JF Kennedy’s PT-109 – Towing A Wounded Crew Member To Safety With His Teeth For 3.5 Miles Before Going For Help

 
 

PT-109 - 2

In 1963, Warner Bros. released a film about the WWII sinking of JF Kennedy’s Patrol Torpedo (PT) boat. Called ‘PT 109’ the film was the first commercial movie about a serving American President.

Recently Producers Beau Flynn and Basil Iwanyk have teamed up to make ‘Mayday 109’, a film that will tell the real story of how Kennedy’s PT boat was sunk by a Japanese destroyer.

PT boats were small, fast attack boats armed with torpedoes. Powered by liquid cooled aircraft engines, these vessels could touch 45 miles per hour and although they were limited to coastal waters they were formidable in action – the Japanese Navy referred to them as ‘Devil boats’.

PT-109 stowed on board the liberty ship SS Joseph Stanton for transport to the Pacific, 20 August 1942

PT-109 stowed on board the liberty ship SS Joseph Stanton for transport to the Pacific, 20 August 1942

Born on 29th May 1917, John F. Kennedy desperately wanted to join the US navy. His wealthy, well- connected father pulled some strings, and in 1942 Jack (as he was known) volunteered for service with a PT boat unit in the pacific.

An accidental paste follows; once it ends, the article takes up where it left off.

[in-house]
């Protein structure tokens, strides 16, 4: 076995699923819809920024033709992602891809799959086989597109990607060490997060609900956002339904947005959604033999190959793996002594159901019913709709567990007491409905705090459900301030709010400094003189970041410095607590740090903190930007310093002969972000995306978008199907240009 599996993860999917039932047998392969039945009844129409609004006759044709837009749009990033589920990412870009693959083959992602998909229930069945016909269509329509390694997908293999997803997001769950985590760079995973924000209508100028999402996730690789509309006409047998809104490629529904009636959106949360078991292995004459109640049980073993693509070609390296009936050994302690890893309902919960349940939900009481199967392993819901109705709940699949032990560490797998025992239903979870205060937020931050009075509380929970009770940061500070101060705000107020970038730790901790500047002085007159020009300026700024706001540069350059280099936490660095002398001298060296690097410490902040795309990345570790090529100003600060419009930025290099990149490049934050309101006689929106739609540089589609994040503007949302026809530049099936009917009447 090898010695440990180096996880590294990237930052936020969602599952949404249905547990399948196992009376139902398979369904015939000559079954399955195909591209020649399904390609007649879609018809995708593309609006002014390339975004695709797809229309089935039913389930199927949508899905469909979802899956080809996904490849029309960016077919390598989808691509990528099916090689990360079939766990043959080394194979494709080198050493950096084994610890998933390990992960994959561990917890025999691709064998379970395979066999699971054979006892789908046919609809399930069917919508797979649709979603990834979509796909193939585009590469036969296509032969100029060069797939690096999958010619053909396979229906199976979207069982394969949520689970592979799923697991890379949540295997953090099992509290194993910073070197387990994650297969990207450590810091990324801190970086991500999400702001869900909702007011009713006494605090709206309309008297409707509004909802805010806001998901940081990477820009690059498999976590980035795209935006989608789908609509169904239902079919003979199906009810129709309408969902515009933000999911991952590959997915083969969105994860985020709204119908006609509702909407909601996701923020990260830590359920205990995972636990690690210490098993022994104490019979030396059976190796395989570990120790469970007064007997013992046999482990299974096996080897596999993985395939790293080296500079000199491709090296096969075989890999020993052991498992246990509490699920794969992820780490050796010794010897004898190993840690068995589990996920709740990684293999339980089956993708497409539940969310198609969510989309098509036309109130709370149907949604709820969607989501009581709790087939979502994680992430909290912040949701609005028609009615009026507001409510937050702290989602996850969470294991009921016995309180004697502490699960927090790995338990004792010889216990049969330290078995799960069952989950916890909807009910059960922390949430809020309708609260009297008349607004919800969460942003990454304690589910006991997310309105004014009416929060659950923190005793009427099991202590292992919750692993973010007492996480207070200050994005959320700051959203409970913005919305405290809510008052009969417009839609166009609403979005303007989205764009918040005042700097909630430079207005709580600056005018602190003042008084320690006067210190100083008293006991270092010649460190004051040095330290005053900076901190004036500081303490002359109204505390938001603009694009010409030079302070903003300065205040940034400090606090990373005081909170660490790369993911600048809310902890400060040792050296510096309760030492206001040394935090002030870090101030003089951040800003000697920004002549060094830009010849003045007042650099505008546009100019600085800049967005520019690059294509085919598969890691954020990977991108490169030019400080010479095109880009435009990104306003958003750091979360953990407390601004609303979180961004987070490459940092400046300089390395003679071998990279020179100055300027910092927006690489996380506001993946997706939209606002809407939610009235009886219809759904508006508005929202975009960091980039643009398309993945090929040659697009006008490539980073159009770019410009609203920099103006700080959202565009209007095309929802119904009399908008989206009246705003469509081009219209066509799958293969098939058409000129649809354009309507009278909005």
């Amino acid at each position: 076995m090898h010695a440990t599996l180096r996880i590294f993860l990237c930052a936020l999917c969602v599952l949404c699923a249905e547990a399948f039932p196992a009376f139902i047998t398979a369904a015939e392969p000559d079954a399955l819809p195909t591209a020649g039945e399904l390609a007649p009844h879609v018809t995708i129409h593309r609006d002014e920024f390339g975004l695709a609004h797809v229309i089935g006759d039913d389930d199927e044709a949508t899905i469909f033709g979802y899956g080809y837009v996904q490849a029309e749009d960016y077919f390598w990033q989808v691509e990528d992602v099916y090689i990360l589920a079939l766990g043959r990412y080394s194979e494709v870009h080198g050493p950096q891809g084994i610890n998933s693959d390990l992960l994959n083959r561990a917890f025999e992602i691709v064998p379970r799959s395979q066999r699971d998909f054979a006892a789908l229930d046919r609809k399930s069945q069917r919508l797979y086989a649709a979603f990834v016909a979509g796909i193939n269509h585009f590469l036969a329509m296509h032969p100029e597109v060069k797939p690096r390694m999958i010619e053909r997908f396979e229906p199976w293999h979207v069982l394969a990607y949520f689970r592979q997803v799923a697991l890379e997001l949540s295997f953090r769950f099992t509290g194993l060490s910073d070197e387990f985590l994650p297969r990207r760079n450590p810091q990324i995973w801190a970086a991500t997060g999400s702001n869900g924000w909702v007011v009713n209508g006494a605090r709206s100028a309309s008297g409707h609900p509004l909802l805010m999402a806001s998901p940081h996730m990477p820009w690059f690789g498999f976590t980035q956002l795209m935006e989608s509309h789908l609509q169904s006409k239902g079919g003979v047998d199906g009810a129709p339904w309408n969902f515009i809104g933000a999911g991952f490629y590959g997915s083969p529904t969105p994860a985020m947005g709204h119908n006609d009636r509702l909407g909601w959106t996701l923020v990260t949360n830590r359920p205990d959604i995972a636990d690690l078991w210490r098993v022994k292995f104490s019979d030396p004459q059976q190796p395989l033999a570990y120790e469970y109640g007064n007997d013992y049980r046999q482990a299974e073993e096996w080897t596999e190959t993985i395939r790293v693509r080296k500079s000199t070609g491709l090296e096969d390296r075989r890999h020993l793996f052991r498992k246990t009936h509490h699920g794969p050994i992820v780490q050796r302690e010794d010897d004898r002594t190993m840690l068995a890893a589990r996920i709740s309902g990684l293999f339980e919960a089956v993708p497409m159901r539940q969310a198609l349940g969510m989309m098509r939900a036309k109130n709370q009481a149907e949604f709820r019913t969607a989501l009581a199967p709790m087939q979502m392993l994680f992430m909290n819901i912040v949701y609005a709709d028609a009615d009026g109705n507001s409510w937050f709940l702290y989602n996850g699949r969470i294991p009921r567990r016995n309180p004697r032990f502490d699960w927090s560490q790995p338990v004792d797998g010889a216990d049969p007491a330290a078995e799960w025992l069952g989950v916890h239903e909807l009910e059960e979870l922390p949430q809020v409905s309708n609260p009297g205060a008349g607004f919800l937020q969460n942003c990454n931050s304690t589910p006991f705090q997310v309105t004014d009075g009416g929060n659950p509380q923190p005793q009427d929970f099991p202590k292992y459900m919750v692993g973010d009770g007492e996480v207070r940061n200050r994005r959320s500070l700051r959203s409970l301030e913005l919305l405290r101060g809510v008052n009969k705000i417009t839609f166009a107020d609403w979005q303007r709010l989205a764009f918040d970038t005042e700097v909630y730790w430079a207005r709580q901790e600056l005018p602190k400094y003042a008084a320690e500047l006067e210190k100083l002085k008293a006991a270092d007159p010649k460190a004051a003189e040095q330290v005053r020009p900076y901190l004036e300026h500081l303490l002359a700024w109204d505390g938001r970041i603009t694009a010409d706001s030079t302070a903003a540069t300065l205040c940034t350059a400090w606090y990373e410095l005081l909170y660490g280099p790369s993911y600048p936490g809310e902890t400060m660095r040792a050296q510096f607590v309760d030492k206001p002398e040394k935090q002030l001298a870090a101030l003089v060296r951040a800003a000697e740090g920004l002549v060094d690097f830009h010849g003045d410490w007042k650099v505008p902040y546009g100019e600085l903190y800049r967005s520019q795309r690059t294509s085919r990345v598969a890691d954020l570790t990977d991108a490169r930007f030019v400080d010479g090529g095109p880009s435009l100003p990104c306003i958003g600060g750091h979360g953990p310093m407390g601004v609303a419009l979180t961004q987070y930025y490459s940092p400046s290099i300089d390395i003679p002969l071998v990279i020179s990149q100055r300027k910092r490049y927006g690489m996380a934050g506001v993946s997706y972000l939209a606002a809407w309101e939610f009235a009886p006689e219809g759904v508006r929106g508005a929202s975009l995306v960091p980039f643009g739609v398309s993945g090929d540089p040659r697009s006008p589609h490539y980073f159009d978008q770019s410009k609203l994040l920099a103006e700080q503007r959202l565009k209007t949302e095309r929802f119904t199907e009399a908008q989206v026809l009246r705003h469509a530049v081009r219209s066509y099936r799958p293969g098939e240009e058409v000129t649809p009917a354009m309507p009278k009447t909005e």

On the night of 2nd August 1943, the 40-ton PT boat 109 commanded by 26-year-old Lieutenant J.F. Kennedy was on patrol in the Solomon Islands in company with two other PT boats. Their mission was to patrol following intelligence reports that three Japanese destroyers were to run through the area that night.

Around 2:00 a.m. on a moonless night, Kennedy’s boat was idling on one engine to avoid detection of her wake by Japanese aircraft when the crew realized they were in the path of the Japanese destroyer Amagiri, which was returning to Rabaul. Amagiri was traveling at a relatively high speed of between 23 and 40 knots in order to reach harbor by dawn, when Allied air patrols were likely to appear.

The crew had less than ten seconds to get the engines up to speed, and were run down by the destroyer between Kolombangara and Ghizo Island.

Amagiri in 1930

Amagiri in 1930

Conflicting statements have been made as to whether the destroyer captain had spotted and steered towards the boat. Some reports suggest Amagiri‍ ’​s captain never realized what happened until after the fact. Damage to a propeller slowed the Japanese destroyer’s trip to her own home base.

PT-109 was cut in two. Seamen Andrew Jackson Kirksey and Harold W. Marney were killed, and two other members of the crew were badly injured. For such a catastrophic collision, explosion, and fire, it was a low loss rate compared to other boats that were hit by shell fire. PT-109 was gravely damaged, with watertight compartments keeping only the forward hull afloat in a sea of flames.

The eleven survivors clung to PT-109’s bow section as it drifted slowly south. By about 2:00 p.m. it was apparent that the hull was taking on water and would soon sink, so the men decided to abandon it and swim for land.

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